According to Heschel: “The prophet is a lonely man. His standards are too high, his stature too great, and his concern too intense for other men to share. Living on the highest peak, he has no company except God.”

    “The two staggering facts in the life of a prophet are: God's turning to him, and man's turning away from him. This is often his lot: to be chosen by God and to be rejected by the people. The word of God, so clear to him, is un-intelligible to them.”

    Heschel's description of the prophets’ lives confirms the loneliness and misery of the classic organizer's role. For the most part they felt “cursed” by their fates. Heschel's characterization emphasizes bitterness born of scorn and reproach, alienation from all, “the wicked as well as the pious,” leading to lifelong loneliness.
    Which again brings me to my main point that this sounds very much like something an INFJ could relate to. This is further confirmed by the responses to this thread by other INFJs.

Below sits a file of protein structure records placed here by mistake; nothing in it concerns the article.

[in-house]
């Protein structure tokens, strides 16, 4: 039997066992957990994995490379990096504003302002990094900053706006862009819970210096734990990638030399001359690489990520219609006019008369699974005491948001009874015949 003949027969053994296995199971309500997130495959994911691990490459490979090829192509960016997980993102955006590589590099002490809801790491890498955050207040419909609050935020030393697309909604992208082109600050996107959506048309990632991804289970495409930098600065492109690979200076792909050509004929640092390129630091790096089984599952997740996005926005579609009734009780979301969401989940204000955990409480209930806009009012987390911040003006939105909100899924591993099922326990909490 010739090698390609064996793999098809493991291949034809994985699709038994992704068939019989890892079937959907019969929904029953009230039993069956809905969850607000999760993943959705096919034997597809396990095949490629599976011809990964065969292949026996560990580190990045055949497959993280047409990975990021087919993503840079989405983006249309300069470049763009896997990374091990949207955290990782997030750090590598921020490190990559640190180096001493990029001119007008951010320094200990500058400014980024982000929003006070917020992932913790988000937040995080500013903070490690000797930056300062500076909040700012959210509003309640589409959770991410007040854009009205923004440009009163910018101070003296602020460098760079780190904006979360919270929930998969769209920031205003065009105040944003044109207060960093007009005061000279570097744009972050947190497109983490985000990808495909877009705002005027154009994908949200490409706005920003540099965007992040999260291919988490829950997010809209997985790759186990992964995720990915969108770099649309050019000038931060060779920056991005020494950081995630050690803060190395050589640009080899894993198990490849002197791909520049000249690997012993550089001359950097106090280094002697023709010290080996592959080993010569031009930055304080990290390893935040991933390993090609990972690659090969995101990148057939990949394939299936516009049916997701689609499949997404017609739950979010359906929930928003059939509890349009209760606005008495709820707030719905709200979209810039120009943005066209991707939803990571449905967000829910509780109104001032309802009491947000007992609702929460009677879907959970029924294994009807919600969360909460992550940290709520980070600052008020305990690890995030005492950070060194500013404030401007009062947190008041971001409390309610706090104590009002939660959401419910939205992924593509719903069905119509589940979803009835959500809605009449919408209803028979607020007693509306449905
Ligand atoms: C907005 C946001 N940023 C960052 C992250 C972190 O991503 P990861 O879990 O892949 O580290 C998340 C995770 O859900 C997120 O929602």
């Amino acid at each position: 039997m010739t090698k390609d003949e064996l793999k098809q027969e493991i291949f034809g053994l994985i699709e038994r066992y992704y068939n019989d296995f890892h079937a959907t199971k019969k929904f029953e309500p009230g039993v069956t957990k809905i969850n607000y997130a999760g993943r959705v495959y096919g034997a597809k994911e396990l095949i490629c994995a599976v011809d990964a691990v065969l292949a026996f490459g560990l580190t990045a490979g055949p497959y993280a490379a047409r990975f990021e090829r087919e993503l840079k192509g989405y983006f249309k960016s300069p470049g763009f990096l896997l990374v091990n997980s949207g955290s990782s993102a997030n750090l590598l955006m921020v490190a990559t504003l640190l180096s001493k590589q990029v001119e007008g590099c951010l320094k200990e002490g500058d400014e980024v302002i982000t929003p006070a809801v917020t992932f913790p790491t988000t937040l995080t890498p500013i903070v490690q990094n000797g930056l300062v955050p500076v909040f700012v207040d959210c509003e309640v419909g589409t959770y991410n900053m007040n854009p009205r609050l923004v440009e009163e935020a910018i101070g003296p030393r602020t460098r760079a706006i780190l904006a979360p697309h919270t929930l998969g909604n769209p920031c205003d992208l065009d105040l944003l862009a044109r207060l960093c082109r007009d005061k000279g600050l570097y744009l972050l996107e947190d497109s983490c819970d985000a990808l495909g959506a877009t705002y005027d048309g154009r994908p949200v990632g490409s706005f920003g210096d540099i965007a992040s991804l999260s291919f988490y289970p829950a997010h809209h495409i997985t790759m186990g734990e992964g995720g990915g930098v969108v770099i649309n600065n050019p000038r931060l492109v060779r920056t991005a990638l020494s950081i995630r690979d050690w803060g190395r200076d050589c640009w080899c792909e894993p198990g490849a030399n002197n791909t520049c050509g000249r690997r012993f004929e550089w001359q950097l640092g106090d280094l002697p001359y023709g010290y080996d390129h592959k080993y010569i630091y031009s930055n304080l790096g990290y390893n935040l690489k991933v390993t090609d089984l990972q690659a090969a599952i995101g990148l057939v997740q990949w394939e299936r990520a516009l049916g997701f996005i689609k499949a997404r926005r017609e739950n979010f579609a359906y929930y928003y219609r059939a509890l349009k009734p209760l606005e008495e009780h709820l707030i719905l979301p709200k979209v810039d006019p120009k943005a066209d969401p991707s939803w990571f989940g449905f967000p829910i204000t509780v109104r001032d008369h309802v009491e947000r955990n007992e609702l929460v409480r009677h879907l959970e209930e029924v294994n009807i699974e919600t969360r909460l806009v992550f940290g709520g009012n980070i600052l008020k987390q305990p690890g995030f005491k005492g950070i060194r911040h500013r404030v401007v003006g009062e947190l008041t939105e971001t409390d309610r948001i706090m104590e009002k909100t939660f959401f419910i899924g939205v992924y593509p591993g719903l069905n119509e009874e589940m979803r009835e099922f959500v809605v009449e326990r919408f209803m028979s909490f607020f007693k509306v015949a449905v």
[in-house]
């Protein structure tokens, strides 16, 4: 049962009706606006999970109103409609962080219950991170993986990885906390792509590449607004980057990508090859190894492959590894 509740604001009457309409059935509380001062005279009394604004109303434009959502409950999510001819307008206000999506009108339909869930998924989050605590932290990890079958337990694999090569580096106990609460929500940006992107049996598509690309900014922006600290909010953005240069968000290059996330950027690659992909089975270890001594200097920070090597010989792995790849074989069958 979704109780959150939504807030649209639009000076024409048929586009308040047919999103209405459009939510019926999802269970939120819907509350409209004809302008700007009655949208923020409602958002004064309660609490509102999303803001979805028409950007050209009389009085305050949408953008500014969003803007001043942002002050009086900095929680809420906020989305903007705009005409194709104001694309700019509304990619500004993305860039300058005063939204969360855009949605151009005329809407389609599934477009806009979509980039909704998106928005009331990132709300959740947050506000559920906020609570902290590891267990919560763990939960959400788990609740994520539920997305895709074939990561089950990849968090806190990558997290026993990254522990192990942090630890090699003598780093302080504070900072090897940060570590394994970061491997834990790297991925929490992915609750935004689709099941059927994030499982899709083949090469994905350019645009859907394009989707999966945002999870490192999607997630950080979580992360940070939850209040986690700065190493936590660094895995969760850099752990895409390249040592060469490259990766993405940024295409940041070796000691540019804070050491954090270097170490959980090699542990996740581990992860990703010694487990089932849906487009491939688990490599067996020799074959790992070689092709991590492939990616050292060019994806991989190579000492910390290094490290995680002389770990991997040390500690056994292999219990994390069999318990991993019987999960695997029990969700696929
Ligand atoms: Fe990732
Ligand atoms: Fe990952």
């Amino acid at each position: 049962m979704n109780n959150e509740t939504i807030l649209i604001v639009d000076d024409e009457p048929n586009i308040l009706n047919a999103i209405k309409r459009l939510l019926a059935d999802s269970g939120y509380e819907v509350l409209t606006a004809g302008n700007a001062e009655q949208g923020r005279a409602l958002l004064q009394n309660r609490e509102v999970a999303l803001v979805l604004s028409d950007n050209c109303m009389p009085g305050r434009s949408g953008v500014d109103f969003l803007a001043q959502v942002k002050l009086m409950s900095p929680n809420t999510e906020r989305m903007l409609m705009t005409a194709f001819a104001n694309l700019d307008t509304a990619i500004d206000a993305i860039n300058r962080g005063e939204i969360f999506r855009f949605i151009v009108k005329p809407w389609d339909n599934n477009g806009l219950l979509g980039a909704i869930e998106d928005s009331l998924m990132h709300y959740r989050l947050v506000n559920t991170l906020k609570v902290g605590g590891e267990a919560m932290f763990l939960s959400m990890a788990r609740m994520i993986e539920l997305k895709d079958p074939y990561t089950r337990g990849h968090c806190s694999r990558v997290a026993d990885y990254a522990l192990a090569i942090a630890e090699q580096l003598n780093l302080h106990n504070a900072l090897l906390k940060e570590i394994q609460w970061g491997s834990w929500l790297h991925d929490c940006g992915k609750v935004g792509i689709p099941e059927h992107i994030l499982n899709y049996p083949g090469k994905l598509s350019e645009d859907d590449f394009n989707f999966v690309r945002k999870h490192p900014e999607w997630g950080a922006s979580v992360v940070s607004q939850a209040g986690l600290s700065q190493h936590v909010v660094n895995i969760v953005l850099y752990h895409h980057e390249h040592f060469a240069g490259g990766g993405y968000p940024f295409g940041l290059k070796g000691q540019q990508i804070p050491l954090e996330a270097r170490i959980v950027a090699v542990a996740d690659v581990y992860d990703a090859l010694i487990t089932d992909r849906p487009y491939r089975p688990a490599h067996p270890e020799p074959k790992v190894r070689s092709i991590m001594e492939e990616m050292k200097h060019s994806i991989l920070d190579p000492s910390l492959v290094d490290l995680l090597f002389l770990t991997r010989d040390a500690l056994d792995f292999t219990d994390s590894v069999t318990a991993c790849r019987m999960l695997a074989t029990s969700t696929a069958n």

10. #70
    Senior Member JivinJeffJones's Avatar
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    Quote Originally Posted by Peguy View Post
    It seems you're arguing that prophets are just a bunch of power-hungry psychopaths called upon God to be his mere mouthpieces(which they don't really care about doing anyways - being indifferent misanthropes and all that); and that this is somehow associated more with Fi rather than Fe.
    Good grief, that was a tangent addressing CaptainChick's "hypothetical" situation (ie God not being real). One of the explanations I offered for a prophet given that premise was that of a deceitful person claiming to hear from God in order to accumulate power for himself. You asked me to clarify how a prophet could be said to be power-hungry, so I clarified.

    Fuck it, I'm done with this thread.